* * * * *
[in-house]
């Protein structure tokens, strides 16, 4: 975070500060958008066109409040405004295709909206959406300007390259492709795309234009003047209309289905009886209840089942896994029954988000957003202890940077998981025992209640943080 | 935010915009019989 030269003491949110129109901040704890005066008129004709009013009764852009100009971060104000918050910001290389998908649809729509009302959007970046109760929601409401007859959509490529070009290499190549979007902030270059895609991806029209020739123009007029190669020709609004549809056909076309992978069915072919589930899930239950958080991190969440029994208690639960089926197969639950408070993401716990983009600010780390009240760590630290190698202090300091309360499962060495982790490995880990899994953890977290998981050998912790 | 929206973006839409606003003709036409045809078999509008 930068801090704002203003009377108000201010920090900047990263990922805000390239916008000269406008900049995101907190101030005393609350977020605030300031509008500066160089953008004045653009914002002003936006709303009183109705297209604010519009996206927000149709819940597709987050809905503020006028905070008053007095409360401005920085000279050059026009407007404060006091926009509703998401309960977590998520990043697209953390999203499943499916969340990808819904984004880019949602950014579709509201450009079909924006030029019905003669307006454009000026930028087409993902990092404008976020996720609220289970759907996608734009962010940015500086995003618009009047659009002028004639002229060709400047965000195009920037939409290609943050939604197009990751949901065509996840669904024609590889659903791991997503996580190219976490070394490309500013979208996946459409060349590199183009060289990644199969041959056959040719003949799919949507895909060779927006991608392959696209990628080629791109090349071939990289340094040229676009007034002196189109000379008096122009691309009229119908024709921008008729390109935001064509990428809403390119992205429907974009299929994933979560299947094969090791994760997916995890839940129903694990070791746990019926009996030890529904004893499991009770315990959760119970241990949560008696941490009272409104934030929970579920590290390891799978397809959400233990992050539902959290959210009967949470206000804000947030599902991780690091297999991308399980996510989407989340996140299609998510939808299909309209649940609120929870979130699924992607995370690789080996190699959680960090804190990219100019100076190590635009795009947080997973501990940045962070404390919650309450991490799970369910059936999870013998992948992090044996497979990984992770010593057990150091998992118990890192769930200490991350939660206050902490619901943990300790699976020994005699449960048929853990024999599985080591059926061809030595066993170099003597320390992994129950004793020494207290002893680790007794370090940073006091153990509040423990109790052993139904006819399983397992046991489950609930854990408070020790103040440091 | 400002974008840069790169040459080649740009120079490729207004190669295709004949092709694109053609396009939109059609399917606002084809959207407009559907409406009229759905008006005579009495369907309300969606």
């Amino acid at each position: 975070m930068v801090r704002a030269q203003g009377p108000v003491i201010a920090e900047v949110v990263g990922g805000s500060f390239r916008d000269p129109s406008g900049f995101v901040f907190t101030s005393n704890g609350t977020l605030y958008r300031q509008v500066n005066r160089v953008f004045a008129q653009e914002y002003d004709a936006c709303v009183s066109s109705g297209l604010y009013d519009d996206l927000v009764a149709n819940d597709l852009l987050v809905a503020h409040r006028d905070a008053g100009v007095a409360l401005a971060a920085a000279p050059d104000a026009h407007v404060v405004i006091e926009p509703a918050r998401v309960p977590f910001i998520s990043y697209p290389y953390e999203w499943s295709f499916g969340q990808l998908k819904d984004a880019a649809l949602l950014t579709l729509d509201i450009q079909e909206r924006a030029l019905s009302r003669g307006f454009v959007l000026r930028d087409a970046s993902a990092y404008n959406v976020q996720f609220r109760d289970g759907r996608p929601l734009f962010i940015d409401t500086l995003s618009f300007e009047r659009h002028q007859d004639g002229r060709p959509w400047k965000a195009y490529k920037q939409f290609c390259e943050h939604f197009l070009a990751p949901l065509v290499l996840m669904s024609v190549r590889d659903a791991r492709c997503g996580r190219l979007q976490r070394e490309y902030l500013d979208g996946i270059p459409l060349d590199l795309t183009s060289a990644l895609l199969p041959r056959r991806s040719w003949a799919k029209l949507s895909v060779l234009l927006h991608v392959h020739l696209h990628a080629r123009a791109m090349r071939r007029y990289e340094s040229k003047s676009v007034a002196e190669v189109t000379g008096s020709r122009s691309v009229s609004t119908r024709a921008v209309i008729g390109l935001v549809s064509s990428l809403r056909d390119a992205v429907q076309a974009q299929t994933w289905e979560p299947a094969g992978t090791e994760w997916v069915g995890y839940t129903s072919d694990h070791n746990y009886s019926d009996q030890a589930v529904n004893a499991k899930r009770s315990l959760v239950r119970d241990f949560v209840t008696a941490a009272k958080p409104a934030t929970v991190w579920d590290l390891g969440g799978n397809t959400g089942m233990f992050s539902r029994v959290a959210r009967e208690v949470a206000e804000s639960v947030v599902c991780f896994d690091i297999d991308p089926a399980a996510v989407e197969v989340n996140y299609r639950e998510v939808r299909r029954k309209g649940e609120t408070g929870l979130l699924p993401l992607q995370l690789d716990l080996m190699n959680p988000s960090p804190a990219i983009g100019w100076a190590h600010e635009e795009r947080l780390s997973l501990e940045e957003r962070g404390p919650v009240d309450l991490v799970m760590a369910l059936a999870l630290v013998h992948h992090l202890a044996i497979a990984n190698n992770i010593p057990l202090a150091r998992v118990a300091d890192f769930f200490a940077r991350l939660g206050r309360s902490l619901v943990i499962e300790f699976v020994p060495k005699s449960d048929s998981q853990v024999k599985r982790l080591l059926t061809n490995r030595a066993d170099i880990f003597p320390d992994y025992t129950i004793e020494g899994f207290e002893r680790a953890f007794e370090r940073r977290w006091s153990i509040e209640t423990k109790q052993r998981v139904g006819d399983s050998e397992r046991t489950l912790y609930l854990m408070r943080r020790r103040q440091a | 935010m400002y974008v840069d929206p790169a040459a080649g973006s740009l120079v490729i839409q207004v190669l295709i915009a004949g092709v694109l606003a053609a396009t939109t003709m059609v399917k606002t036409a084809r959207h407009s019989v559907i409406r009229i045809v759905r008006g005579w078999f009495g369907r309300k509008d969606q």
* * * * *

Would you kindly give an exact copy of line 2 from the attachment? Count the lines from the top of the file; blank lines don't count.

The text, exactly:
């Protein structure tokens, strides 16, 4: 975070500060958008066109409040405004295709909206959406300007390259492709795309234009003047209309289905009886209840089942896994029954988000957003202890940077998981025992209640943080 | 935010915009019989 030269003491949110129109901040704890005066008129004709009013009764852009100009971060104000918050910001290389998908649809729509009302959007970046109760929601409401007859959509490529070009290499190549979007902030270059895609991806029209020739123009007029190669020709609004549809056909076309992978069915072919589930899930239950958080991190969440029994208690639960089926197969639950408070993401716990983009600010780390009240760590630290190698202090300091309360499962060495982790490995880990899994953890977290998981050998912790 | 929206973006839409606003003709036409045809078999509008 930068801090704002203003009377108000201010920090900047990263990922805000390239916008000269406008900049995101907190101030005393609350977020605030300031509008500066160089953008004045653009914002002003936006709303009183109705297209604010519009996206927000149709819940597709987050809905503020006028905070008053007095409360401005920085000279050059026009407007404060006091926009509703998401309960977590998520990043697209953390999203499943499916969340990808819904984004880019949602950014579709509201450009079909924006030029019905003669307006454009000026930028087409993902990092404008976020996720609220289970759907996608734009962010940015500086995003618009009047659009002028004639002229060709400047965000195009920037939409290609943050939604197009990751949901065509996840669904024609590889659903791991997503996580190219976490070394490309500013979208996946459409060349590199183009060289990644199969041959056959040719003949799919949507895909060779927006991608392959696209990628080629791109090349071939990289340094040229676009007034002196189109000379008096122009691309009229119908024709921008008729390109935001064509990428809403390119992205429907974009299929994933979560299947094969090791994760997916995890839940129903694990070791746990019926009996030890529904004893499991009770315990959760119970241990949560008696941490009272409104934030929970579920590290390891799978397809959400233990992050539902959290959210009967949470206000804000947030599902991780690091297999991308399980996510989407989340996140299609998510939808299909309209649940609120929870979130699924992607995370690789080996190699959680960090804190990219100019100076190590635009795009947080997973501990940045962070404390919650309450991490799970369910059936999870013998992948992090044996497979990984992770010593057990150091998992118990890192769930200490991350939660206050902490619901943990300790699976020994005699449960048929853990024999599985080591059926061809030595066993170099003597320390992994129950004793020494207290002893680790007794370090940073006091153990509040423990109790052993139904006819399983397992046991489950609930854990408070020790103040440091 | 400002974008840069790169040459080649740009120079490729207004190669295709004949092709694109053609396009939109059609399917606002084809959207407009559907409406009229759905008006005579009495369907309300969606």